Our reservation was for 9 p.m., and it was my wife’s birthday, so we ducked into a swanky hotel bar for a cocktail first. On the wall, a neon sign flickered: “Of all the gin joints in all the towns in all the world, she walks into mine.”
I was getting close.
Drinks done, we jumped into a red petit taxi, as they’re still called in this former French protectorate, and made our way down dusty, palm-lined streets to Rick’s Cafe. Two tall guards waved us past heavy wooden doors, and another bowed with a flourish as he pulled aside a dark curtain, and there it was.
“It’s smaller than I thought,” I whispered to my wife. “It’s beautiful,” she said.
Rick’s Cafe, of course, is the re-creation of something that never was: Rick’s Café Américain, the smoky, intrigue-filled nightclub built in 1942 on a Warners Bros. sound stage for “Casablanca,” the timeless Hollywood film of love, betrayal and schmaltz in the terrible early days of World War II.
I’d first seen it as a boy. My mother had pulled me out of school for the afternoon, correctly figuring I’d learn more from Humphrey Bogart and Ingrid Bergman than from algebra class. Today, I know infinitely more about the film than I do about polynomials. I’ve seen it countless times over the years, most recently aboard our Air France flight en route to Casablanca — and to Rick’s.
Kathy Kriger, a retired U.S. diplomat, had opened Rick’s in 2004 after renovating a dilapidated dar, a traditional Moroccan home with a huge interior courtyard, betting it would draw an international clientele eager to mix nostalgia with fine food and jazz. She died in July, but Rick’s lives on, and for good reason. If you’ve ever seen the film — and everyone should — you’ll enjoy Rick’s.
It’s a period piece meant to evoke the 1940s. The brassy saxes from Glenn Miller’s “In the Mood” played on a soundtrack as we entered. We were quickly led under arches and past cedar screens to a private table by the wall. A beaded table lamp flickered while stenciled brass lanterns and strategically placed potted palms sent soft shadows dancing around the room. It felt intimate, even a bit glamorous.
Rashid, our fez-topped waiter, recommended the roast duck and lamb shank with couscous. (All anyone eats in the picture is caviar, but the menu at Rick’s is more egalitarian.) By then, the pianist had started his set and soon enough began playing “As Time Goes By.”
Dooley Wilson memorably sang it in the film (but did not actually play it; he was a drummer), but this was keyboards only. And unlike in the film, the piano was a baby grand, not an upright. But enough trivia. The room briefly hushed in quiet appreciation.
After a dry martini, I wandered up a winding tiled staircase near the entrance. It led to a balcony with more tables, on this night filled with what appeared to be Chinese tourists. French couples clustered in a nearby lounge where “Casablanca” was silently showing with subtitles — apparently on an endless loop — on a widescreen, and two well-dressed couples were smoking and drinking Champagne at the roulette table.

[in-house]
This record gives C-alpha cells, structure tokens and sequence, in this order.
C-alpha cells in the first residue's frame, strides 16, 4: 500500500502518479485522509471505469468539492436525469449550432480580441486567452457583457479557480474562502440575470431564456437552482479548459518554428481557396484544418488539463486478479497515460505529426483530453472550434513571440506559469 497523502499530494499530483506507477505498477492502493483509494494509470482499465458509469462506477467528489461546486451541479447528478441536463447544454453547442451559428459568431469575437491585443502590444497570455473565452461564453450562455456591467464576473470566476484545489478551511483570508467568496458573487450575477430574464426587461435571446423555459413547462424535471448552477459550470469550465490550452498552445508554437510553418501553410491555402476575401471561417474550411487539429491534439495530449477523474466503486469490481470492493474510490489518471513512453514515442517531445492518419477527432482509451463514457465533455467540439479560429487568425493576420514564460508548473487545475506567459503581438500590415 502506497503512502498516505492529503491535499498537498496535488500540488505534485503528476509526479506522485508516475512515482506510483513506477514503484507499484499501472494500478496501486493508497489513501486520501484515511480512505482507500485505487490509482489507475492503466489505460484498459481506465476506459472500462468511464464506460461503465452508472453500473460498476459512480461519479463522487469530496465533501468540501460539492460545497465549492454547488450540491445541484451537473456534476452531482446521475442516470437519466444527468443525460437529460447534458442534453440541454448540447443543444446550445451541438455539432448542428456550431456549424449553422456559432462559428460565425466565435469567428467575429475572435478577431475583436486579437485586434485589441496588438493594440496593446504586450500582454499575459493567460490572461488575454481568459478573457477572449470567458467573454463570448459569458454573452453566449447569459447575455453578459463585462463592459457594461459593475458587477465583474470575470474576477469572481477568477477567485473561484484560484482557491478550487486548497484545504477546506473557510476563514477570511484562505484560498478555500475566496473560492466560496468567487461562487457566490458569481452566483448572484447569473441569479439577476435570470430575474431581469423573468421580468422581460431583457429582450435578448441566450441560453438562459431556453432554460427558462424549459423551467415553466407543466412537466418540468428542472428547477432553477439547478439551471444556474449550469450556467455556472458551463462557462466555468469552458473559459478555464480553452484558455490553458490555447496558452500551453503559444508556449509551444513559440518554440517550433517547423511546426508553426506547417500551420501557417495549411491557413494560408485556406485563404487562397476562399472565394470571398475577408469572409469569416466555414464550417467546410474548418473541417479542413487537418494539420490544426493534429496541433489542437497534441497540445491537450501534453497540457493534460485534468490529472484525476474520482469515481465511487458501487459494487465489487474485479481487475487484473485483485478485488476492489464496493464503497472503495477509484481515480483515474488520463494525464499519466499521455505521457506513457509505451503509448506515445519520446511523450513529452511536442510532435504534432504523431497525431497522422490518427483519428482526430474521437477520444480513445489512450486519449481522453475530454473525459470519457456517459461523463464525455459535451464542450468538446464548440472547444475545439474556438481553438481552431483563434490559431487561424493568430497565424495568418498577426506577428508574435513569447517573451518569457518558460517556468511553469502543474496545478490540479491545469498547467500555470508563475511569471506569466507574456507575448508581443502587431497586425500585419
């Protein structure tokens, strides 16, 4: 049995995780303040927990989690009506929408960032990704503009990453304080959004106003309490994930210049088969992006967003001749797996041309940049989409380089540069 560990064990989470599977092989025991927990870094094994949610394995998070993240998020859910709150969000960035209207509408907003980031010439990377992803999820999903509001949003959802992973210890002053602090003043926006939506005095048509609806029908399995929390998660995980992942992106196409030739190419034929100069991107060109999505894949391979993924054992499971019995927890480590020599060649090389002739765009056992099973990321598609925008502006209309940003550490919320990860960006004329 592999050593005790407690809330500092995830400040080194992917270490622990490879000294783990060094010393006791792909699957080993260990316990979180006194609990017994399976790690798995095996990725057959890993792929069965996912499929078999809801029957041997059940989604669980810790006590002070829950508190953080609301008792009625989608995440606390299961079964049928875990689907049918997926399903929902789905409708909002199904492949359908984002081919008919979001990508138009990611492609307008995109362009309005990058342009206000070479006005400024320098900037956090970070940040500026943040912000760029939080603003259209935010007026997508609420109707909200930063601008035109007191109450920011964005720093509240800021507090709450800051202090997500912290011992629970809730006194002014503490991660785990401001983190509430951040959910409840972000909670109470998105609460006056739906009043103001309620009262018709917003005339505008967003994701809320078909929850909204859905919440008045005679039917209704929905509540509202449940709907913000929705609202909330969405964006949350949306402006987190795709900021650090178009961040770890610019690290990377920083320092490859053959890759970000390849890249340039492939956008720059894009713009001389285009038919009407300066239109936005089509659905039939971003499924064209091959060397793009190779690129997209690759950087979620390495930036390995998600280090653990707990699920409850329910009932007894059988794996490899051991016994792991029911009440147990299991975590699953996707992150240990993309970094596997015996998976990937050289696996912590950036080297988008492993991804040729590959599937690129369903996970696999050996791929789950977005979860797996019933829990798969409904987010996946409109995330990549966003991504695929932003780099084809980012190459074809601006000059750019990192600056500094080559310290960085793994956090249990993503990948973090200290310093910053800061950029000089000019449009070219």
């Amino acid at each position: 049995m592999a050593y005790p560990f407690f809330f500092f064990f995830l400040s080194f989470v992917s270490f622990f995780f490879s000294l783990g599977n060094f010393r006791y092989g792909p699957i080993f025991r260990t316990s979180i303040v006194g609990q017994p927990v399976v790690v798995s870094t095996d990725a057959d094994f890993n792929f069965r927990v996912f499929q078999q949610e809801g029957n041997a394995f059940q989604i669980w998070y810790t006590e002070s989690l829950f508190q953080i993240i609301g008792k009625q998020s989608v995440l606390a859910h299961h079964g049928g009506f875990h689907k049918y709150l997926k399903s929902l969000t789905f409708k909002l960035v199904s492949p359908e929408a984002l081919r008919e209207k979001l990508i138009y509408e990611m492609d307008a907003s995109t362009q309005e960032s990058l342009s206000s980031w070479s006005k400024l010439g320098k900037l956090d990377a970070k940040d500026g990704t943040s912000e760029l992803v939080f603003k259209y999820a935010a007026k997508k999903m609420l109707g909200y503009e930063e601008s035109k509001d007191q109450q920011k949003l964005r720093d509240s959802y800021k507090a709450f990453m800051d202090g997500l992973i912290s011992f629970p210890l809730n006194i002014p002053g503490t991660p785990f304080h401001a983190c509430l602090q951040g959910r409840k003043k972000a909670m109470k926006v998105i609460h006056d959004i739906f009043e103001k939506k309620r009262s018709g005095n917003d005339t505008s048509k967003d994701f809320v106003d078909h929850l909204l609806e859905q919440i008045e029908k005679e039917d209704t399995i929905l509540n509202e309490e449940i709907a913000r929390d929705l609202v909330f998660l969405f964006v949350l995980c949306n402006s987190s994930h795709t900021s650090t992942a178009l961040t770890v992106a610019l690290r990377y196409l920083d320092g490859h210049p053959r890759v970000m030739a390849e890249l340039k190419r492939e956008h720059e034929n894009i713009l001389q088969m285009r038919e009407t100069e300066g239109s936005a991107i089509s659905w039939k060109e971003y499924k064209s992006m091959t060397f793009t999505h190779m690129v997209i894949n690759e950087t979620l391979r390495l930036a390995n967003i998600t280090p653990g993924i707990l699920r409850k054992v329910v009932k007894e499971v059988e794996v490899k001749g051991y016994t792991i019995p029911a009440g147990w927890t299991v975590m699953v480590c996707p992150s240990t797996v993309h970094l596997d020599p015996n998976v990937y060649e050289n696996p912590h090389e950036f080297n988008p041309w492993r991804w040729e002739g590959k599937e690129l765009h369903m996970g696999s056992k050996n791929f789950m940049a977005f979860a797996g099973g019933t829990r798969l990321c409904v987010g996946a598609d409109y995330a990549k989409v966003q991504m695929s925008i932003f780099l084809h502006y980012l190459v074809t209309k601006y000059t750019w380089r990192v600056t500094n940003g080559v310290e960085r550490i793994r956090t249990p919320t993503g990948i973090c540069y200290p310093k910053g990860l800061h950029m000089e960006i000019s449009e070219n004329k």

Gambling is legal in Morocco —you’re shocked, shocked, right? — but it was covered with glass. A pile of chips lay on No. 22 because, well, you know.
By the time our food arrived, a Cuban chanteuse and a Venezuelan percussionist had taken over, belting out fado-like torch songs, and the cafe came alive as we savored our meal. More red wine, sweet mint tea and a sumptuous lava cake later, I went in search of Issam Chabaa, the piano player and Rick’s longtime manager. We quickly retired to the marble-topped bar, grabbing leather stools at one end.
Originally from Rabat, Morocco, Chabaa is 53, with a dapper mustache, a goatee and the polite but jaded manner of a proper saloon keeper. He made it clear that he has a bemused view of the cafe’s popularity.
“People don’t come for the food,” he said. “They come for the theme. They come for the dream. It’s a fantasy for some people. It means so much to them to be here. It still surprises me.”
There’s a downside to running a nightclub based, in large part, on a mirage. Forget, for a moment, the racism and implied sexual misconduct in the film. Patrons grouse that Chabaa doesn’t wear a white dinner jacket, that he refuses to lead them in singing “La Marseillaise” and even that he isn’t black.
“When it’s a dream, anything different is a problem,” he said. “It puts the bar very high for us.”
Recently, he said, an older Mexican fan showed up. “He said he’d wanted to come to Rick’s since he was 15. I said, ‘We weren’t here when you were 15.’ He said, ‘You’ve always been here in my mind.’”
Social media are full of protests by tourists who were turned away at the door because they showed up in shorts and sandals. But Chabaa defends the dress code as a way to maintain the ambiance — and the illusion.
“Some people get mad,” he said. “They say, ‘But these are $200 designer jeans,’ and I say, ‘I’m sorry, but they’re still torn jeans.’ We try not to be too rigid. But if someone sits down wearing flip-flops and a T-shirt, we get complaints from other customers.”
He told me that he’d seen “Casablanca” only once and that he wasn’t that impressed. I was stunned. This was heresy.
“I don’t know what the big deal is with that movie,” Chabaa said with a shrug. “I don’t know what makes it so special. It’s efficient, it’s a good love story, it’s exotic. But it’s so clichéd.”
His favorite films? “Morocco” and “Garden of Allah,” two Marlene Dietrich classics from the 1930s. After a moment’s reflection, I assured Chabaa that if he opened a gin joint for either of those, I’d try them too.
If you go
THE BEST WAY TO CASABLANCA, MOROCCO
From LAX, Delta, Air France, Air Canada, Alitalia, Etihad, Emirates, American, United, Delta, British, Air Canada and Iberia offer connecting service (change of planes) to Casablanca. Restricted round-trip airfare from. $766, including taxes and fees.
WHERE TO STAY